Thursday, January 6, 2011

Introducing the Cornell University Graduate Teaching Certificate Initiative

Cornell’s Center for Teaching Excellence (CTE), in collaboration with the Graduate School and specific graduate fields of study, has begun to develop new teaching programs and disseminate research-based best-teaching practices to ensure that faculty and graduate teaching assistants have the support needed to advance teaching and maximize undergraduate student learning.  Based on our review of institutional models and of research on graduate student teaching programs, we seek to develop university-wide and discipline-specific graduate teaching certificate programs as potential models for enhancing the quality of graduate student teaching and undergraduate student learning. 

Within higher education, there is burgeoning evidence of the benefits of programs supporting graduate student teaching and professional development.  These findings indicate that future faculty and graduate teaching programs have had a positive impact on graduate student teaching skills, knowledge of teaching innovations, learning and technology, and career preparation as a new faculty member.  In addition, graduate teaching programs have fostered greater faculty-to-student mentorship and faculty collaboration, and have improved graduate student recruitment and retention.  Research also suggests there are a number of challenges in designing, implementing and sustaining graduate teaching programs. For example, students reported difficulty managing participation in such programs with required doctoral program coursework and research.  Faculty participation was also constrained by research and teaching priorities.

Drawing from this research and a review of program models at peer institutions, the CTE piloted during fall 2009 a university-wide future faculty graduate teaching certificate program (CTE-FFP). The CTE selected eleven graduate teaching assistants from a variety of disciplines as the first CTE-FFP cohort.  The CTE-FFP participants completed a 2 credit course, ALS 6940 Teaching in Higher Education, created an electronic portfolio, designed a syllabus, identified a faculty mentor and conducted research to examine the impact of a specific learning theory or teaching approach on undergraduate student learning.  CTE-FFP participants’ research projects covered a range of pedagogical models including service-learning, peer-based learning, problem-based learning and teaching with various forms of technology (i.e., google mapping, i-clickers, etc.) to improve undergraduate learning.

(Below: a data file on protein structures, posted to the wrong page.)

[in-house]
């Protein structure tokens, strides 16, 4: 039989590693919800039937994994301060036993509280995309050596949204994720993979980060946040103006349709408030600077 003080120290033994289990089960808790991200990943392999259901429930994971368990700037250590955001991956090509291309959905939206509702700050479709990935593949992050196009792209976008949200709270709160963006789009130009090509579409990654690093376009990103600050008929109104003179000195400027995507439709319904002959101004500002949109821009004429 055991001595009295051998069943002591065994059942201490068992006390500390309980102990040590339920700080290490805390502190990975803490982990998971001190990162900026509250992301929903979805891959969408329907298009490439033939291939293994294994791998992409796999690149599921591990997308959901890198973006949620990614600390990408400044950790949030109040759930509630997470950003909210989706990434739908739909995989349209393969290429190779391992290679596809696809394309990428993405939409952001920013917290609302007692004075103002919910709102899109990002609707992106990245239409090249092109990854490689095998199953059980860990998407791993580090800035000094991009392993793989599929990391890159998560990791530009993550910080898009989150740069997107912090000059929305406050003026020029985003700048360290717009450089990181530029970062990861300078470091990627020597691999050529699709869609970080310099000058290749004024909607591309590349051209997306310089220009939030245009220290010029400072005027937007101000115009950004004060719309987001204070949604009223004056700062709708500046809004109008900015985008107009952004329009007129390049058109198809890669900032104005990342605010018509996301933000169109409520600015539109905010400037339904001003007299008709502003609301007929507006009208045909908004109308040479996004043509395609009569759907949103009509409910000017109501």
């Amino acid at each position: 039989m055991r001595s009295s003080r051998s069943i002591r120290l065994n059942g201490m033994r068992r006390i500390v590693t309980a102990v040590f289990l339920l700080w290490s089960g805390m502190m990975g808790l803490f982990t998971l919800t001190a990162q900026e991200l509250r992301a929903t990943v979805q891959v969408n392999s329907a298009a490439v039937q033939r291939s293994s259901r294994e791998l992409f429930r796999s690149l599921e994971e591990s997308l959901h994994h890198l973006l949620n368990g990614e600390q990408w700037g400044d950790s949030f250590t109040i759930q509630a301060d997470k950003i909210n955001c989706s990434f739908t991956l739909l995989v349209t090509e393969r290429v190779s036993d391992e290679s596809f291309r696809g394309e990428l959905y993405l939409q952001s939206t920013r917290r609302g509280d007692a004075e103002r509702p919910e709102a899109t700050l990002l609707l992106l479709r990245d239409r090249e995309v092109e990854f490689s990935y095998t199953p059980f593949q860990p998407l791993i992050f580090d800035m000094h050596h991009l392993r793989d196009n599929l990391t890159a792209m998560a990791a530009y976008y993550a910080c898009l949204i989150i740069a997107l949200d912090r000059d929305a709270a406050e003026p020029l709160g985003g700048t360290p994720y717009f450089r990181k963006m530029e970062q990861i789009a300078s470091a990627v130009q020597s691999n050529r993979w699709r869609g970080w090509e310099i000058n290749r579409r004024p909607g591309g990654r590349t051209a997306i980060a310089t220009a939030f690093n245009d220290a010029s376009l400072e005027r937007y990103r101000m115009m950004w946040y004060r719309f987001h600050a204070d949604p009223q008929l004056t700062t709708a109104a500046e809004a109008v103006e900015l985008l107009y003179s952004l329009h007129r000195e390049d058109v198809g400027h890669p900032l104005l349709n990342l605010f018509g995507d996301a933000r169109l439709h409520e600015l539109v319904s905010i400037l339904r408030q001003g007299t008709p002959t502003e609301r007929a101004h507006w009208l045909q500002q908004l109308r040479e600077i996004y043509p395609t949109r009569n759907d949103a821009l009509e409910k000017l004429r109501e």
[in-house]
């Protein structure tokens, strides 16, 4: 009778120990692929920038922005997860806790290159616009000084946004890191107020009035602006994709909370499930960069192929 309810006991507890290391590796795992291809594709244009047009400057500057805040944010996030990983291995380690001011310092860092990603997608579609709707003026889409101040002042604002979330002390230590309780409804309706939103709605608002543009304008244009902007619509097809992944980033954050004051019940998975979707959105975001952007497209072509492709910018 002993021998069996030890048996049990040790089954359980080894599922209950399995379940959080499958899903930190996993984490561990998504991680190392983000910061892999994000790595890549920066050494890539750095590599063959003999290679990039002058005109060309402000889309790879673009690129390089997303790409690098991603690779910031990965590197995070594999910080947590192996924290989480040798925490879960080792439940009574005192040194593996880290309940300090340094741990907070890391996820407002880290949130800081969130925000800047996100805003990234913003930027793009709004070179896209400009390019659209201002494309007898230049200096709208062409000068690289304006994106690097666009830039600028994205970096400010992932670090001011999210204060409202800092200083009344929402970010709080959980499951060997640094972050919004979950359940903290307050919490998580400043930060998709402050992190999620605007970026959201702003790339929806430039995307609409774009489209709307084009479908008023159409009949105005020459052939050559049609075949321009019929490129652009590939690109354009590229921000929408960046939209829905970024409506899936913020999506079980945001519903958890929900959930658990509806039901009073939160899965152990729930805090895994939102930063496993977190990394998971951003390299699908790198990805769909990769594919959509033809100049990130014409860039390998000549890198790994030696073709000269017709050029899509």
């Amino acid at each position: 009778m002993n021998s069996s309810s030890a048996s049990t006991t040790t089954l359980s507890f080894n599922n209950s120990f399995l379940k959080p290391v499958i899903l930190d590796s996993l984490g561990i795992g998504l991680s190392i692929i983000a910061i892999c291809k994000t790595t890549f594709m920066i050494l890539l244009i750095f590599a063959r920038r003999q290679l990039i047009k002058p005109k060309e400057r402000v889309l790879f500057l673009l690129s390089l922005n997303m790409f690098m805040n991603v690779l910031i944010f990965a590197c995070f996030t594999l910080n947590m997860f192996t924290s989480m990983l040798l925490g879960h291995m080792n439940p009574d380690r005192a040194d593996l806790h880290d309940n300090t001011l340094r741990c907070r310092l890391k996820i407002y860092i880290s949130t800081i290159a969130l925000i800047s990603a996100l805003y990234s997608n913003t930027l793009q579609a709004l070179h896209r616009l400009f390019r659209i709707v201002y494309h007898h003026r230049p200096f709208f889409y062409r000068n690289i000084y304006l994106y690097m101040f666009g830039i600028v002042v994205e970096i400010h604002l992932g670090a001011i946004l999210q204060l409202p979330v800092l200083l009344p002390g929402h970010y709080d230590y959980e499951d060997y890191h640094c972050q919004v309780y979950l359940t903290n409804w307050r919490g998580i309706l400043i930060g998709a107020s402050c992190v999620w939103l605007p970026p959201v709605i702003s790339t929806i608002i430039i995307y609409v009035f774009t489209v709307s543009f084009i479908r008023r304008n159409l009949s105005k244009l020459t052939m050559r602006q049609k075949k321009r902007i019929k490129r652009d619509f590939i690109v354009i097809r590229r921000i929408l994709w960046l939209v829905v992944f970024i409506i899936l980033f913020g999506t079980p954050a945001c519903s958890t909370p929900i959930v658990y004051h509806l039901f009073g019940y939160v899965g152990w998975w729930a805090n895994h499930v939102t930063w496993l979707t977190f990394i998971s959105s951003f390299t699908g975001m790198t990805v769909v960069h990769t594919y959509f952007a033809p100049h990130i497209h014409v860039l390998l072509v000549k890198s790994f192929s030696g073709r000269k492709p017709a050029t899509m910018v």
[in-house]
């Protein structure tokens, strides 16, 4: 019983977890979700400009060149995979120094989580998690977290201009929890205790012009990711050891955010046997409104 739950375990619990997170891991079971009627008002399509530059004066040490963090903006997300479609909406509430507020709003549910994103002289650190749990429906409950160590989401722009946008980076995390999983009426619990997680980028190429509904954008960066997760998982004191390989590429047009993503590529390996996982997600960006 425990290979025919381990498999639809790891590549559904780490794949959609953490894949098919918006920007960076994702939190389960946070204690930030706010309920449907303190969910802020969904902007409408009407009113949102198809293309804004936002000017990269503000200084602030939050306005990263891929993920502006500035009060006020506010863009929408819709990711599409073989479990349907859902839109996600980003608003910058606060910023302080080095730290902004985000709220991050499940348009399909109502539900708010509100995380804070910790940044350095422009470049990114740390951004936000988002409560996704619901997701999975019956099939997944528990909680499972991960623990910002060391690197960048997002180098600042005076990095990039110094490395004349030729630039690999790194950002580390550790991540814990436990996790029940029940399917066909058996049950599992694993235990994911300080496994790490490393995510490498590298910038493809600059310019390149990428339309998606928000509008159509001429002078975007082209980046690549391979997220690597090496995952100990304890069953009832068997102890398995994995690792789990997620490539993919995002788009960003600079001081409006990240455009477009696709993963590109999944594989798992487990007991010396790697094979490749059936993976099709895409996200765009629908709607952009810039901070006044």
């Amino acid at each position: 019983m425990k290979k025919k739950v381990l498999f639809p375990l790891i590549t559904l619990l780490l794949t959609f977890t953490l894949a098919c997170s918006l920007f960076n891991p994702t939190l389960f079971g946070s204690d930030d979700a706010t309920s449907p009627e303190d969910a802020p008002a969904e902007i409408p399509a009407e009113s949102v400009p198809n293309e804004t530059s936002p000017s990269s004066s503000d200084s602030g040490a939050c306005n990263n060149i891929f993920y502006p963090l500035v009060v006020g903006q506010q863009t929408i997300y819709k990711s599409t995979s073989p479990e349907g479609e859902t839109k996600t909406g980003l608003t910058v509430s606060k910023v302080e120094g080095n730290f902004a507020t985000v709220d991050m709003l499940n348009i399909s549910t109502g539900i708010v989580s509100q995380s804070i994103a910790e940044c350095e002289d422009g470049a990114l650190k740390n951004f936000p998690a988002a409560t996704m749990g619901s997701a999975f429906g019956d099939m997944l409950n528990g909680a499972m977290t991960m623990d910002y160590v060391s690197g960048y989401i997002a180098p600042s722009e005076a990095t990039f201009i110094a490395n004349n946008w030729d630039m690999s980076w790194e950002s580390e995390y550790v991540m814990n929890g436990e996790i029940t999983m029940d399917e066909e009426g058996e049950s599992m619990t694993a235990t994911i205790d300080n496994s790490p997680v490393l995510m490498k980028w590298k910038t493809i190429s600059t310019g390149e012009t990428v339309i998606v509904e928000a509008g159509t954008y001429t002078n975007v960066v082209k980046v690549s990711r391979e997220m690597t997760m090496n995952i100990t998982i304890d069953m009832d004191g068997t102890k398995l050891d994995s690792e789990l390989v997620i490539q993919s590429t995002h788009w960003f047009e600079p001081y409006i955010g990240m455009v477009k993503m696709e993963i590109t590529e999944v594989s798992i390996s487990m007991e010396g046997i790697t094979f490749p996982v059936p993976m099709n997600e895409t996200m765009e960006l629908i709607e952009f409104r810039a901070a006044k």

Analysis of data from CTE-FFP participants’ course evaluations and portfolios indicates that they have gained greater knowledge of teaching methods and learning theories and reflected on their initial assumptions about what it means to be a successful teacher.  It is not yet clear, however, how CTE-FFP participants’ learning translates into more effective teaching and enhanced undergraduate learning.  In addition, since the university-wide CTE-FFP lacks a specific departmental home, anecdotal evidence suggests that faculty participation is more limited and that participants have engaged in their research and teaching without faculty mentorship and guidance within their discipline. Support from the Teagle Foundation funding is timely and provides an excellent opportunity for CTE to expand on these initial efforts.  Support from the Foundation provides leverage for greater participation from faculty to assist us to develop and implement discipline-based graduate teaching certificate programs and to generate baseline data on program component efficacy.